Zoo education staff, 1970s
Melbourne Zoo's education program began in 1969, with 2900 visitors in its first year. This program was one of the most innovative in the world at the time. The Zoo's education department has developed over the past 43 years and is now recognised as one of the best in the world.
The development of education at Melbourne Zoo coincided with significant changes to the zoo. Dr Alfred Dunbavin Butcher had been on the Zoo Board since 1947. His appointment to Chairman in 1962 came at a time when the Zoo was experiencing a low point in its history.
By the 1960s the expectations of zoos had changed and the Zoo was struggling to stay afloat. Recognising that the brick and bar enclosures distressed the animals and were no longer what the public wanted to see, Dr Butcher instigated the replacement of these enclosures with ones that resembled the natural habitats of the animals. This was the beginning of Melbourne Zoo becoming a 'zoo without bars'.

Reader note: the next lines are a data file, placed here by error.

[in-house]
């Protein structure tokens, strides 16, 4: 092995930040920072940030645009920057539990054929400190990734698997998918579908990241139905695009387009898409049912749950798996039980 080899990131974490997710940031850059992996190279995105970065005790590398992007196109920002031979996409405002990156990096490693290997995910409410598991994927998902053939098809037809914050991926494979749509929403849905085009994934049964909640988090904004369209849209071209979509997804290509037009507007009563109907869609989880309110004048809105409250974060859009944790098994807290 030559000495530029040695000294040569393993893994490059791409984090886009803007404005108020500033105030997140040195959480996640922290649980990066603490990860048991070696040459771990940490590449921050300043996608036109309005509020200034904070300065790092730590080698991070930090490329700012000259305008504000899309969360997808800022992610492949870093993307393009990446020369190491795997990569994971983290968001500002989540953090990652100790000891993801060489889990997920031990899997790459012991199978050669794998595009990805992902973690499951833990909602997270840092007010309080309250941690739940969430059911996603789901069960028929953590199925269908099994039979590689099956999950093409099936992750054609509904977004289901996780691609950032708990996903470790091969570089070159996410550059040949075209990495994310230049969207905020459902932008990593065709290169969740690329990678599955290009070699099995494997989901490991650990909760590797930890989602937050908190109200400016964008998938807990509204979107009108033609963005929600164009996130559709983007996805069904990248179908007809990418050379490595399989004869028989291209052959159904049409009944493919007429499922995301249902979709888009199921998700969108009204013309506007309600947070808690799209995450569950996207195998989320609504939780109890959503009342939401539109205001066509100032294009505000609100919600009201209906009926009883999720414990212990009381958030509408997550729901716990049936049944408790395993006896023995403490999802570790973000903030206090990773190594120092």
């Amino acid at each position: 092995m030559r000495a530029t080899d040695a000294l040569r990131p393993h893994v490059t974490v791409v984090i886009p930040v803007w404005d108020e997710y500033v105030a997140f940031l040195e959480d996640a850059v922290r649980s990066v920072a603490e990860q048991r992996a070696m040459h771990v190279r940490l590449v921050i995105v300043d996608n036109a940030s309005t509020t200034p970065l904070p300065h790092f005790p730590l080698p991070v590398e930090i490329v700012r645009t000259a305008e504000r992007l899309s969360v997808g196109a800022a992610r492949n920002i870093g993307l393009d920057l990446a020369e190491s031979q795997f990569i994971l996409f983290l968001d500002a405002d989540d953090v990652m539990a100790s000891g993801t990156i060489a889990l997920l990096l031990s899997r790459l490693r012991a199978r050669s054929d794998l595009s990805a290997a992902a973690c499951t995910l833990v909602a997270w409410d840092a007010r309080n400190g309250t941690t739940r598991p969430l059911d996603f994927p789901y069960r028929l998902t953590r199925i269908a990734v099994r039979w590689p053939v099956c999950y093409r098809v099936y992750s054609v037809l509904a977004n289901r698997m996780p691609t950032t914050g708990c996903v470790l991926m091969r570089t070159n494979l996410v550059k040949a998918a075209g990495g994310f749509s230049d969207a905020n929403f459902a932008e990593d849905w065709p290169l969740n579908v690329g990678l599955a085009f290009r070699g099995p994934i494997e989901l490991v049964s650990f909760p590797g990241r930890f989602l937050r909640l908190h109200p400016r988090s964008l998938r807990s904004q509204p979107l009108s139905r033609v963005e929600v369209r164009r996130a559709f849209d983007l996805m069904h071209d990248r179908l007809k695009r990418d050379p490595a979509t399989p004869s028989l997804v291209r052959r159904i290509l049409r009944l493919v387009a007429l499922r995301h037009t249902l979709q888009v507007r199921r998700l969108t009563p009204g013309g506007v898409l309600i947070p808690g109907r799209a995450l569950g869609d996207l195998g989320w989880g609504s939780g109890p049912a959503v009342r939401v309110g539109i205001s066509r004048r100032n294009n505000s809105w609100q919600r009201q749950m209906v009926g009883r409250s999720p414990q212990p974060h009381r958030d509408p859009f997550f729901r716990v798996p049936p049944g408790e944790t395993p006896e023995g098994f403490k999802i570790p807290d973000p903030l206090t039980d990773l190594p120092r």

During Dr Butcher's time as Chairman, the Lion Park with its elevated walkway was built - a world first. Innovations such as the walk-through Butterfly House and changes to the Great Flight Aviary were also created under the guidance of Dr Butcher. Not to be left out, a tree-top enclosure was built for the monkeys, with zoo visitors able to view the animals at tree-level.
The transformations which occurred during this period were instrumental in shaping the Zoo's future direction as an education and conservation organisation.
150 years Melbourne Zoo, Zoos Victoria, Bounce Books, 2012
Melbourne Zoo: Acclimatisation to Conservation, Mark Kellet, Australian Heritage Magazine, 2009.